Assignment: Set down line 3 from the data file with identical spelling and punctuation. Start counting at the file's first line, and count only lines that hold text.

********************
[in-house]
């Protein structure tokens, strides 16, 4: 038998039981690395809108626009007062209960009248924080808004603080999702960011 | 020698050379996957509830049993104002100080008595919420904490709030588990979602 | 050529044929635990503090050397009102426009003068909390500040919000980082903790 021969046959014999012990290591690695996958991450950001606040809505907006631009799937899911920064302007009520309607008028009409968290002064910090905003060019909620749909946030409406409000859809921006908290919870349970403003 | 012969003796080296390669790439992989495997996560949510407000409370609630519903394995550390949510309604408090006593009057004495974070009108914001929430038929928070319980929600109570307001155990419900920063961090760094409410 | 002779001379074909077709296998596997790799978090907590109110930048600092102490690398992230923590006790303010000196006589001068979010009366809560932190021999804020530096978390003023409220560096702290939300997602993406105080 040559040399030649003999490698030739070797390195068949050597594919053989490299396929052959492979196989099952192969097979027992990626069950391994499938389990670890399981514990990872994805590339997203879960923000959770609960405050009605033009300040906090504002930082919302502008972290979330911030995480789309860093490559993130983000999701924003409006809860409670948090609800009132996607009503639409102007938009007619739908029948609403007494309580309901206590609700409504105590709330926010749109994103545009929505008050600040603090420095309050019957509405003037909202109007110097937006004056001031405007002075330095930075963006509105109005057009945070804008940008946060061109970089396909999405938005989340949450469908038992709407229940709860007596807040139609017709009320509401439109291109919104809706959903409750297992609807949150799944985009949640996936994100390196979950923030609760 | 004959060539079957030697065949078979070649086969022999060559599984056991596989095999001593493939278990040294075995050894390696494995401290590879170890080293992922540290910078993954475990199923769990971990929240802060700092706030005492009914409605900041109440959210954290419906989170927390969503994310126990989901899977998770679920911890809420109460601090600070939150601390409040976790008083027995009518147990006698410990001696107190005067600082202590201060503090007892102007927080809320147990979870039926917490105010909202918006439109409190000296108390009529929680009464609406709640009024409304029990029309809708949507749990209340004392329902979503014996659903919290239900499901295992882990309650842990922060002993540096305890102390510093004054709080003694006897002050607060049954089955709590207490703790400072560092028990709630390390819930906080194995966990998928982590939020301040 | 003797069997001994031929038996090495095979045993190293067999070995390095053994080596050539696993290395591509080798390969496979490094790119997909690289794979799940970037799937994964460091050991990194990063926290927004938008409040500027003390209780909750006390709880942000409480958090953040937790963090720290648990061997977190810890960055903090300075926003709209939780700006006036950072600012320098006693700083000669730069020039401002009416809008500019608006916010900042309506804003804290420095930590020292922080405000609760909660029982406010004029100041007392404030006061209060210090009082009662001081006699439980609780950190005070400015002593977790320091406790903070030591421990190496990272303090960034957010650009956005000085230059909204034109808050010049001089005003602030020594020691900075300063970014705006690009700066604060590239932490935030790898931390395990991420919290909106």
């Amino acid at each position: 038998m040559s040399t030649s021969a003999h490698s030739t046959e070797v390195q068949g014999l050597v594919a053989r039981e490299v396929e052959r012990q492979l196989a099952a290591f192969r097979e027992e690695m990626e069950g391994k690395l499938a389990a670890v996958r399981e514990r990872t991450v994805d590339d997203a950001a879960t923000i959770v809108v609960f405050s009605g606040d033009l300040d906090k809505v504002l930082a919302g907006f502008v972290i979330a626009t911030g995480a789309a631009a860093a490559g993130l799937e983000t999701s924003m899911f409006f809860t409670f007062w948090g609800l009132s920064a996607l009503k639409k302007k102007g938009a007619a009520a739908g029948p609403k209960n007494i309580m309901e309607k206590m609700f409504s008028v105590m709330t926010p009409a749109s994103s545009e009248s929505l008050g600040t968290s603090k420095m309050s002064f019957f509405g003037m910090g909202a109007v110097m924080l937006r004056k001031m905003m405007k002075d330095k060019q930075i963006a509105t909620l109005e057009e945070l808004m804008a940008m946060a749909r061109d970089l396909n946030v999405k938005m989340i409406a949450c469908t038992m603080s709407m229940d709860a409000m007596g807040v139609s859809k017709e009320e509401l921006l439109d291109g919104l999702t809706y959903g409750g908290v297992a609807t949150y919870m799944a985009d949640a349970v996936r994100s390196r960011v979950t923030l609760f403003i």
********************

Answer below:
């Amino acid at each position: 038998m040559s040399t030649s021969a003999h490698s030739t046959e070797v390195q068949g014999l050597v594919a053989r039981e490299v396929e052959r012990q492979l196989a099952a290591f192969r097979e027992e690695m990626e069950g391994k690395l499938a389990a670890v996958r399981e514990r990872t991450v994805d590339d997203a950001a879960t923000i959770v809108v609960f405050s009605g606040d033009l300040d906090k809505v504002l930082a919302g907006f502008v972290i979330a626009t911030g995480a789309a631009a860093a490559g993130l799937e983000t999701s924003m899911f409006f809860t409670f007062w948090g609800l009132s920064a996607l009503k639409k302007k102007g938009a007619a009520a739908g029948p609403k209960n007494i309580m309901e309607k206590m609700f409504s008028v105590m709330t926010p009409a749109s994103s545009e009248s929505l008050g600040t968290s603090k420095m309050s002064f019957f509405g003037m910090g909202a109007v110097m924080l937006r004056k001031m905003m405007k002075d330095k060019q930075i963006a509105t909620l109005e057009e945070l808004m804008a940008m946060a749909r061109d970089l396909n946030v999405k938005m989340i409406a949450c469908t038992m603080s709407m229940d709860a409000m007596g807040v139609s859809k017709e009320e509401l921006l439109d291109g919104l999702t809706y959903g409750g908290v297992a609807t949150y919870m799944a985009d949640a349970v996936r994100s390196r960011v979950t923030l609760f403003i």